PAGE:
The Serious Consequences Of Dental Phobia

Many people are scared of dentists as kids but eventually get over it when they grow older. Feeling uneasy about an upcoming dental procedure, even as adults, is understandable as they're not the most pleasant or comfortable of experiences, to begin with. For people with dental phobia, however, it’s an entirely different story. The mere thought undergoing professional dental cleaning or visiting a cosmetic dentist can cause extreme reactions such as nausea and panic attacks.

Causes Of Dental Phobia And Anxiety

As not all dental fears are irrational, it may be difficult to diagnose a phobia; but awareness of its potential causes may help with detection.

The common reasons why people develop dental phobia include:

  • Fear of pain

Pain is the primary reason why people avoid the dentist. This fear usually stems from an unpleasant dental experience from childhood or even from the terrifying dental stories relayed by other people.

  • Fear of needles and injection

Many people are afraid of having needles touch their skin. Imagine the horror they would feel when it’s inserted into their mouth?

  • Fear of anesthesia

Still, there are those whose anxieties are caused by a lack of trust in anesthetics or apprehensive of their possible side effects like nausea, dizziness, and weakness.

  • Fear of feeling helpless

It’s easy to feel helpless when sitting on a dental chair. You can’t do anything and, most of the time, you don’t know what’s going on. For some people, not being in control of the situation causes them severe discomfort, consequently leading to dental phobia.

Signs And Symptoms Of Dental Phobia

It's crucial to recognize dental phobia as early as possible to prevent its adverse effects on dental and physical health.

For one, those with dental phobia avoid dentists like the plague, sometimes even under excruciating pain. The thing is, detecting dental phobia by this particular symptom alone can be tricky as there are people who hide their pain well. That said, here are other tell-tale signs of dental anxiety:

  • Having trouble sleeping before a dental visit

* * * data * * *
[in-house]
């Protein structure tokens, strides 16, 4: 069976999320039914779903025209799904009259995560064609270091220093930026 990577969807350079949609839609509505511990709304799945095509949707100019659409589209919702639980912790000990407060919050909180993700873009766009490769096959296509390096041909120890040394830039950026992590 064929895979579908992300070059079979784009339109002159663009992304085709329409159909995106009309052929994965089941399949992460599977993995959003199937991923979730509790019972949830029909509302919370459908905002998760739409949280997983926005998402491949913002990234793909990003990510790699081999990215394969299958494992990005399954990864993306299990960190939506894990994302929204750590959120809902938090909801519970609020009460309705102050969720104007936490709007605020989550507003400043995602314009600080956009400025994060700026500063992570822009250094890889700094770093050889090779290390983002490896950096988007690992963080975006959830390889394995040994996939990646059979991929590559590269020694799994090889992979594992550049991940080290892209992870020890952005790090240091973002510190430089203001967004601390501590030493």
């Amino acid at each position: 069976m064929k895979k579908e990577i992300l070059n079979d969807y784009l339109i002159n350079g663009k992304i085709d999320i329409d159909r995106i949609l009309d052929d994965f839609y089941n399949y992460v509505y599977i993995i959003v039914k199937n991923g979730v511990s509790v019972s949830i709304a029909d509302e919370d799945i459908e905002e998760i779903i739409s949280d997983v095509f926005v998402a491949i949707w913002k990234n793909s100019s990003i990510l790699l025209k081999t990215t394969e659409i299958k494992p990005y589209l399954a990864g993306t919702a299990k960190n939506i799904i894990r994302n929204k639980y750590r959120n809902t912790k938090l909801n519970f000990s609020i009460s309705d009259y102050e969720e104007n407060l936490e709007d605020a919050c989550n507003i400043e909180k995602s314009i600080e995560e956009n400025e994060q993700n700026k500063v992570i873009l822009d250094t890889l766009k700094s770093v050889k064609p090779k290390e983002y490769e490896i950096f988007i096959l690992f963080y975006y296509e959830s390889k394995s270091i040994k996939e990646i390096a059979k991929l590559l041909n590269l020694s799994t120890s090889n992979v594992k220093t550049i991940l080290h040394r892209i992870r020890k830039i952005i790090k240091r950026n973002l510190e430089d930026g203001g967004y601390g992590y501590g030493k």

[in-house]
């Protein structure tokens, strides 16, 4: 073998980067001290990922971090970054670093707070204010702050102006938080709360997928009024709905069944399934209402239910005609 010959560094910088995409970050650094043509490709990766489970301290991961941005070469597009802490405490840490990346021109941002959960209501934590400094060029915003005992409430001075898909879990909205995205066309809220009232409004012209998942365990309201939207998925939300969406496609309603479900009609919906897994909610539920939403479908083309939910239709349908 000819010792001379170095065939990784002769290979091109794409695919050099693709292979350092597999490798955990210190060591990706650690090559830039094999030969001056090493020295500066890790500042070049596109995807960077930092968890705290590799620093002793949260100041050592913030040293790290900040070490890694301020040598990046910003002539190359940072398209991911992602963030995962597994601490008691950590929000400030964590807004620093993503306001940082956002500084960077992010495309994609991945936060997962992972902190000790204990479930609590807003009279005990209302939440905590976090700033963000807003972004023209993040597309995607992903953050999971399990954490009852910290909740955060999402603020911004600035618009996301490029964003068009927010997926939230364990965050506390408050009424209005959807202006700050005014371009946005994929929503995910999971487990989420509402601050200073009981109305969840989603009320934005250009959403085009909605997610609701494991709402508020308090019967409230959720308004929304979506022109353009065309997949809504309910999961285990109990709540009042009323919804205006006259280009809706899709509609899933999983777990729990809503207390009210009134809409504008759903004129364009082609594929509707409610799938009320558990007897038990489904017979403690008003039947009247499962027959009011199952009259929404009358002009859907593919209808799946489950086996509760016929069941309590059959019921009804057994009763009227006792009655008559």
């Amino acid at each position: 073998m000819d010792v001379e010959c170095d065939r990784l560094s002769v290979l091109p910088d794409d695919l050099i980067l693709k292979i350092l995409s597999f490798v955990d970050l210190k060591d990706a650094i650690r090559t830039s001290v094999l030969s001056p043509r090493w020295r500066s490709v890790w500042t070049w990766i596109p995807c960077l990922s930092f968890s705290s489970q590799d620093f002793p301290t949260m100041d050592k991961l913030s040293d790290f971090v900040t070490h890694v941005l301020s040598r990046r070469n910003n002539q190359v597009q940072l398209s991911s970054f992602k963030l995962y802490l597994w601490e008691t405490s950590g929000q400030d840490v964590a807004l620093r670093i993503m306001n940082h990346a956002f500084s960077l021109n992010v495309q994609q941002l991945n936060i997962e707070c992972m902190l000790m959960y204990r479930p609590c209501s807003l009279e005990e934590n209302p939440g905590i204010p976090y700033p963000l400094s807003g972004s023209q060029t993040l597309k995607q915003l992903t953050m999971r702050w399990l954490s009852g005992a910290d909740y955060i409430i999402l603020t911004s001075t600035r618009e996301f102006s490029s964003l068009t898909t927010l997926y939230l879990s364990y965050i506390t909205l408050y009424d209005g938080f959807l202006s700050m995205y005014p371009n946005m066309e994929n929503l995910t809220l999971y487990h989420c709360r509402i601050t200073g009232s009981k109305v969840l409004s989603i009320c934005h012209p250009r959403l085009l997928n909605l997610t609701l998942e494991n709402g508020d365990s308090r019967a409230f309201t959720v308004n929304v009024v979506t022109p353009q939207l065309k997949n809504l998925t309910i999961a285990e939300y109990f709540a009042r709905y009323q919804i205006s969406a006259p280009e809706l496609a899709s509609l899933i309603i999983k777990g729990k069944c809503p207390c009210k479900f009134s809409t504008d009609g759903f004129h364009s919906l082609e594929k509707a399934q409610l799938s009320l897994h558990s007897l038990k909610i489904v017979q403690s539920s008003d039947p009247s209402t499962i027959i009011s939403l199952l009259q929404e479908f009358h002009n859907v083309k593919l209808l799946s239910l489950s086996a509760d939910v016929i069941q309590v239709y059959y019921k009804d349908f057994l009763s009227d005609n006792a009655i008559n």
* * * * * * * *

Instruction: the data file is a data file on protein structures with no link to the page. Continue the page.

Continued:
• Becoming restless while waiting for their turn at the dentist’s office
  • Crying or feeling physically ill at the thought of a looming dental appointment
  • Shortness of breath or getting extremely uneasy when the dentist examines or inserts objects into their mouth

Consequences Of Dental Phobia

Whichever way you look at it, avoiding dental appointments and professional dental care will take a toll on your teeth. While brushing and flossing your teeth several times a day, using natural oral care products, and avoiding food and habits detrimental to dental health help in keeping your mouth healthy, there are times when they won't be enough. At one point or another, you'll need the equipment and expertise of dental professionals to identify problems and clean in places that your toothbrush can't.

Dental phobia is likely to have adverse effects on your dental health, including:

  • Tooth loss

Nobody wants cavities, but with the kind of lifestyle that people lead nowadays, they're unavoidable. Cavities lead to tooth decay. And tooth decay, when left untreated gets worse and worse - you may end up losing a tooth or several.

  • Gum disease

It takes a professional to thoroughly clean the hard-to-get spaces between your teeth and around the gumline. These crevices are prone to plaque build-up, which does not only cause tooth decay but bad breath and gum diseases as well. Since gum disease is hard to detect, people usually don’t discover the problem until it’s late.

An alarming effect of gum disease in its advanced stages is receding gums, which exposes the tooth’s roots and make them vulnerable to decay.

  • Problems to general health

Aside from bad breath and cosmetic issues due to tooth decay and gum diseases, the more troubling effects of dental phobia endanger overall health and well-being. For one, the tooth decay can lead to infection – and from what we know about infection, just because it started in your mouth does not mean it will stay there. The infection can spread to other parts of your body through your bloodstream and cause serious health risks.

Coping With Dental Phobia

The symptoms of dental phobia are enough to put anybody in distress, but just as disconcerting is its effect on a person's self-esteem. Those who suffer from the condition, however, should know that there is always hope. Advancements in the field of dentistry have made dental procedures generally pain-free. In addition, those whose teeth have been severely damaged can turn to cosmetic dentistry for solutions.

People who have suffered from dental phobia and anxiety in the past reported that working with a compassionate dentist made a world of difference. Thus, the key to coping with dental phobia is to be open about it. Discuss your concerns with your dentists. Once your dental health care professional understands your fears and where they come from, he or she will be able to come up with better approaches on how to make you feel more at ease.

About The Author

Amanda McIntyre is a content marketing strategist for Dental Studio 101, a Scottsdale cosmetic dentistry clinic that specializes in providing anxiety-free dental services, including dental implants and porcelain veneers. She enjoys reading books and being around family and friends.


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